There is already a code of conduct for MPs, a Parliamentary Commissioner for Standards, a Standards Committee, and a Committee on Standards in Public Life.  But these are pieces of a faulty jigsaw.  The code of conduct sets out a series of abstract principles as sweeping as they are vague.  The Commissioner has no apparent legal training.  The Chairman of the Standards Committee has himself been subject to an investigation.  The Committee on Standards in Public Life has no direct power. All these belts and braces – but no trousers.

10. Staff are vulnerable, and so are Parliamentarians

As Mark wrote, young and impressionable staff are especially vulnerable to abuse.  But the new safeguards that Leadsom announced – rightly, in our view – may have the unintended consequence of leaving MPs open to false claims.

11. No special inquiry, please

If there must be an inquiry into a culture of harassment and bullying at Westminster, sexual or otherwise, it will need to be undertaken on the basis of more evidence than is currently available.  In any event, the taxpayer should not have to fork out for another Bloody Sunday or Savile or child abuse-type inquiry – with the all added fun and games for journalists of being able to force the resignation of chairmen.  The Committee on Standards in Public Life could do any investigation just as well (and a lot cheaper).

12. Brexit and electoral cross-currents

No political event takes place in a vacuum.  Resignations, sackings, reshuffles or by-elections mean turbulence, tarnished Ministerial authority – and potential leadership challenges.  How current events might impact on the Budget – or, on a grander scale, Brexit – is anyone’s guess.

13. “If you employ your spouse as your secretary, you’re less likely to stray with your researcher”.

We quote a Conservative backbencher: discuss.

14. Not much mention of the Lords yet.

Expect more in due course.

15. And finally…

A few of our readers, on perusing the details that have emerged so far of Tory MPs got up to, will say of some of the women concerned: what a bunch of snowflakes.  We strongly disagree.  At the core of the claims against Harvey Weinsten – of which this Parliamentary saga is a kind of mutation – is a disparity of power, and the abuse of it.  The heart of the matter at Westminster is the same.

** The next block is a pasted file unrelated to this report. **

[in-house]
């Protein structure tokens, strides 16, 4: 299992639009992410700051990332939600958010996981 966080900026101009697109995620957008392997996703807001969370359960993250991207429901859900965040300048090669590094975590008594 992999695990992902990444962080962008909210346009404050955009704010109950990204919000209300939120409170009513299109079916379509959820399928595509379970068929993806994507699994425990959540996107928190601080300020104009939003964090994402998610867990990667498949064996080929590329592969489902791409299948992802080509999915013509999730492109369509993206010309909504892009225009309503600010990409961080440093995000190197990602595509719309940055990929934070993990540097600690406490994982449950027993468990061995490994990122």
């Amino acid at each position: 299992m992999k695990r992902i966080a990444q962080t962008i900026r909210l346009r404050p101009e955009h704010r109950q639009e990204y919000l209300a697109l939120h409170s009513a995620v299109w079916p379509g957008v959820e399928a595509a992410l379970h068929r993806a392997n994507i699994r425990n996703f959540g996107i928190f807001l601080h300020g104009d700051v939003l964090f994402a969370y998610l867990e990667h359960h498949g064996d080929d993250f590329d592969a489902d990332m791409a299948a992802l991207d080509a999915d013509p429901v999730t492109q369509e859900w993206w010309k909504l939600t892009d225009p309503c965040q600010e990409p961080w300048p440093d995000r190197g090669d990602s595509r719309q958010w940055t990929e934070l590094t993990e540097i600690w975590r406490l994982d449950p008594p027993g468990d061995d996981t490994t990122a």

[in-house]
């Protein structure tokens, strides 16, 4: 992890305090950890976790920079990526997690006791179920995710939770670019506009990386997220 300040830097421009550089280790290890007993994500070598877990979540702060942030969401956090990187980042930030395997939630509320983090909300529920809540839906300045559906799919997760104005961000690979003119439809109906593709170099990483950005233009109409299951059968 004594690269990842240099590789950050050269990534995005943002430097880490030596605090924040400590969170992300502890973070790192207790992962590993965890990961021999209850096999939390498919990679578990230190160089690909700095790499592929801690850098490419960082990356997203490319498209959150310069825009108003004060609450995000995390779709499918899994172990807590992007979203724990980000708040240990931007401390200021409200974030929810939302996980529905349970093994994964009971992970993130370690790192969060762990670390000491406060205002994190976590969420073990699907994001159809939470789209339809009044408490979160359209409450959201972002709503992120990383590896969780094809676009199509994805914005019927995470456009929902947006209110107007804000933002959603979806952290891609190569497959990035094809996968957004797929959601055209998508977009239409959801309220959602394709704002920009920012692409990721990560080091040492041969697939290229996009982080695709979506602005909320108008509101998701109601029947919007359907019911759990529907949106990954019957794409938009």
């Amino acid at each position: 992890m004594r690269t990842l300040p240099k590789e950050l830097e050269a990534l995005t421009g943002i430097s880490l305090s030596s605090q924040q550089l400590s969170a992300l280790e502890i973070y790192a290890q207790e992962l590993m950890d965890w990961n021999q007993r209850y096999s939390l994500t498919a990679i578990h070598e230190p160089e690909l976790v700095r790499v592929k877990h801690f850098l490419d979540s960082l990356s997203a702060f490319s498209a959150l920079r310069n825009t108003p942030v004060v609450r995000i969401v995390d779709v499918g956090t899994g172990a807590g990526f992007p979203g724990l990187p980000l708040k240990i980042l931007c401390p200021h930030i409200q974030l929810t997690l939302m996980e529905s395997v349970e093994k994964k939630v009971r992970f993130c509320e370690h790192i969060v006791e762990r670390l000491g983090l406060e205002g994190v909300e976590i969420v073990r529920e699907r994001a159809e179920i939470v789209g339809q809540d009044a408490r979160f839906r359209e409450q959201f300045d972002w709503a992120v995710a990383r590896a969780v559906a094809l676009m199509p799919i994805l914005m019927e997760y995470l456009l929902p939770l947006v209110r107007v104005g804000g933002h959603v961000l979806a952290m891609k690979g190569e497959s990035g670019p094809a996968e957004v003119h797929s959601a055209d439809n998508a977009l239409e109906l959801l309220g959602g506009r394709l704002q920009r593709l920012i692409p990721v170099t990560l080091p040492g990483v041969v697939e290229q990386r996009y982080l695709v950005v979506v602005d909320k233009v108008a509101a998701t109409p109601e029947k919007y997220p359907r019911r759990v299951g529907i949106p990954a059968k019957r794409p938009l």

That said, this rolling story is part of a wider culture clash.  On the one hand, we have recent legal freedoms, greater than at any time in history, to form attachments as we choose.  (Coming next are new liberties to reinvent our own identity – or to seek to.)   On the other, there are new informal constraints on those freedoms.  These will be dismissed by some as mere political correctness.

There is force to the claim.  But there is another way of thinking about the way we live now.  “It is not acceptable that names for women’s anatomy are used as swear words,” Valerie Vaz said from the Opposition front bench.  One can see in her words the code of today’s rising class, with its view of what is and isn’t “appropriate”, linking hands across time with the take of the Victorian middle class, with its judgements of what was and wasn’t moral.  For political correctness, in this case, read good manners.

However, there is a wider difference.  The old puritanism was based on traditional ethical codes, as expressed in Christianity.  The foundations of its successor are less sure, and a thousand complications follow from their mutability.  We will pose only one of them.  There is a long list of former MPs who married their secretaries – Nigel Lawson; Douglas Hurd; Norman Fowler, and so on.  Would their modern equivalents, if similarly struck by romantic desire, feel that their love dare speak its name?  Or would they think it not worth the risk of an affronted call to Leadsom’s reinforced hotline?